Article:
Salmon takes over as top table treat in Japan

Salmon has overtaken horse mackerel as the most popular fish for Japanese people to eat, due largely to improvements in freezing technology that have raised the quality of imports as well as housewives' preference for a fish that is easy to prepare.

The government released a study on fish consumption on May 21 in which salmon emerged as the most popular to eat at home, followed by squid and tuna, all of which are straightforward to turn into a meal.

In 1965, salmon was not in the top five as it was much harder to find good quality fish because it deteriorated in quality as it was being shipped to Japan. Forty-five years ago, the most popular fish were horse mackerel, followed by squid and mackerel, all of which were abundant in waters surrounding Japan.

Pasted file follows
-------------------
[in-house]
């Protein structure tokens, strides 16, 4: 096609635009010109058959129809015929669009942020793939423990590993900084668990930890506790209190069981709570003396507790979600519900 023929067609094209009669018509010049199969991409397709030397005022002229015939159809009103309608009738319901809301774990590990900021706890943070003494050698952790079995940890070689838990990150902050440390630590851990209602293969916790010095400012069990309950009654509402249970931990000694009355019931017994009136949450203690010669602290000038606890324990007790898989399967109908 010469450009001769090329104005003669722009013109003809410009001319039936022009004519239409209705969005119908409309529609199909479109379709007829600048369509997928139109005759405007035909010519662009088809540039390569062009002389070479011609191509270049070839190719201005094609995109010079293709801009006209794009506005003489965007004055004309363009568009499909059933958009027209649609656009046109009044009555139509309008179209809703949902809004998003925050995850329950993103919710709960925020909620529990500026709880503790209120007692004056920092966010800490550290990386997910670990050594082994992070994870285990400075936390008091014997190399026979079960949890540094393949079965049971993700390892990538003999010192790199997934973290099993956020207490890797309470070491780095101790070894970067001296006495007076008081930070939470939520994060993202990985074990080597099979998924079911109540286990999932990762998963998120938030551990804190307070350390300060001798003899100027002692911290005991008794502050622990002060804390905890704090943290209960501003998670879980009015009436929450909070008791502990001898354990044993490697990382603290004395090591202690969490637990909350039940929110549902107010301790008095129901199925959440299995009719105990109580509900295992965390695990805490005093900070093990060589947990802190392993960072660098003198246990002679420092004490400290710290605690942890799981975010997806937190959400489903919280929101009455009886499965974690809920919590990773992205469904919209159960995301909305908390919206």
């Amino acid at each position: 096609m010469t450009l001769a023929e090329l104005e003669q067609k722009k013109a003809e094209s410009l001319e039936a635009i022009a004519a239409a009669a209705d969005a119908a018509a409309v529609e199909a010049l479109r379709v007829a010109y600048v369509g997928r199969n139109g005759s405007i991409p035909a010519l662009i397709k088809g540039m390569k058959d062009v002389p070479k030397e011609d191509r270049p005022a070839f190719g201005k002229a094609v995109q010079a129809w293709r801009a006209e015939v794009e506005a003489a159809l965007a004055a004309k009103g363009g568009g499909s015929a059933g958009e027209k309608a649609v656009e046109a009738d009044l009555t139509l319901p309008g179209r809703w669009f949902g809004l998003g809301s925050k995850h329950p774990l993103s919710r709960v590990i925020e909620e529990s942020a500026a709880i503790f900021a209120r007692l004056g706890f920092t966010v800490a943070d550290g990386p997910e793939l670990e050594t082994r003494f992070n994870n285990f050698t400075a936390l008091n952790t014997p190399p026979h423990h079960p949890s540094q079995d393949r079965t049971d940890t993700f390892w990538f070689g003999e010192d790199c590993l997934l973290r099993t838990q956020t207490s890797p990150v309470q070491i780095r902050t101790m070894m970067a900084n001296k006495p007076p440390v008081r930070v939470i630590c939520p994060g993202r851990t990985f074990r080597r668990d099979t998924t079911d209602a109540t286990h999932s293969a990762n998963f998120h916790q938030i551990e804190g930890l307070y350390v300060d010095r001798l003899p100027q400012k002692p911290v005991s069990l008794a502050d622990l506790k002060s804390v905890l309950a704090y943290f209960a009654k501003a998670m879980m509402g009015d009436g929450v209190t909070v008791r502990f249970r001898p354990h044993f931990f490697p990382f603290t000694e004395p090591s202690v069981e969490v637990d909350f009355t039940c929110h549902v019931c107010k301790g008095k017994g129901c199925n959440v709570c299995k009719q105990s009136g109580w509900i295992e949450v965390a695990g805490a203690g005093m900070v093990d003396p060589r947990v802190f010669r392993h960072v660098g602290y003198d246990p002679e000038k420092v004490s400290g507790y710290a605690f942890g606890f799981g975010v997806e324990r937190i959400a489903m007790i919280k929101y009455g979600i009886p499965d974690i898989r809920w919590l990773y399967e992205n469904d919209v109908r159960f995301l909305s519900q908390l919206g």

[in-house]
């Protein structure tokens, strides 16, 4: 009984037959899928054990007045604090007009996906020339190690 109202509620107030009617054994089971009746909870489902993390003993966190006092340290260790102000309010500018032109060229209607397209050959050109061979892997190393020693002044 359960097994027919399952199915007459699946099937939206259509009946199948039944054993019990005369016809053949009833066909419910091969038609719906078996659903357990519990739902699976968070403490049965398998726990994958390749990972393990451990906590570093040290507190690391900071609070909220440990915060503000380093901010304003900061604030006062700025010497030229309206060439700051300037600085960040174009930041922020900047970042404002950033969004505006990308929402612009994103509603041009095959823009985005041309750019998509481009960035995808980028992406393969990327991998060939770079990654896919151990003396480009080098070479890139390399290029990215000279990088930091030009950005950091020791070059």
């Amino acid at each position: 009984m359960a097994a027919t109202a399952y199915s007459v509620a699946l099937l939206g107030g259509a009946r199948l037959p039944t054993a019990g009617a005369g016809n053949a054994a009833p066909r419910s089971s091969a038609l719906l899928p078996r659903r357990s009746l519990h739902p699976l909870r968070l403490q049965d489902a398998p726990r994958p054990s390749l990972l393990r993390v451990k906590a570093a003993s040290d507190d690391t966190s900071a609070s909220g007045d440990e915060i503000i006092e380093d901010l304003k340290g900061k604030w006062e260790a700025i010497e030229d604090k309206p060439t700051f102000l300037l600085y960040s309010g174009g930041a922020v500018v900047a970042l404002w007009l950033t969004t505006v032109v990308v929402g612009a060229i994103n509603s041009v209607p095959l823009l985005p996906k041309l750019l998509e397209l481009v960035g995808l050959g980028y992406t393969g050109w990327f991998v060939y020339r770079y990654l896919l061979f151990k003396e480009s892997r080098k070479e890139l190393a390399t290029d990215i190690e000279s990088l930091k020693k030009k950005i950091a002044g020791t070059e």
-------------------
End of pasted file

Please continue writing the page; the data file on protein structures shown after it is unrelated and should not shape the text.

It is a similar story in Japan's ubiquitous sushi shops, where salmon is the top seller - although that is more likely to be due to the rising price of tuna.

Conservationists failed earlier this year at the Convention of the International Trade in Endangered Species of Wild Fauna and Flora to impose a ban on the international trade in Atlantic bluefin tuna to preserve breeding stock, due primarily to vigorous lobbying by the Japanese government. So while sushi restaurants' stocks are safe for the time being, there is concern that continued over-fishing may lead to the extinction of the species entirely.

That conclusion was reinforced earlier this month, when a team from Japan's Mie University reported that Pacific bluefin tuna face a similar fate to their Atlantic cousins.

The government report on the popularity of fish also identified the growing trend for people to serve raw fish at home - either as sashimi, when the fish is simply sliced and served with grated radish and soy sauce, or as sushi, when it is served atop a pat of rice - instead of going to the bother of cooking fish.

JR

 

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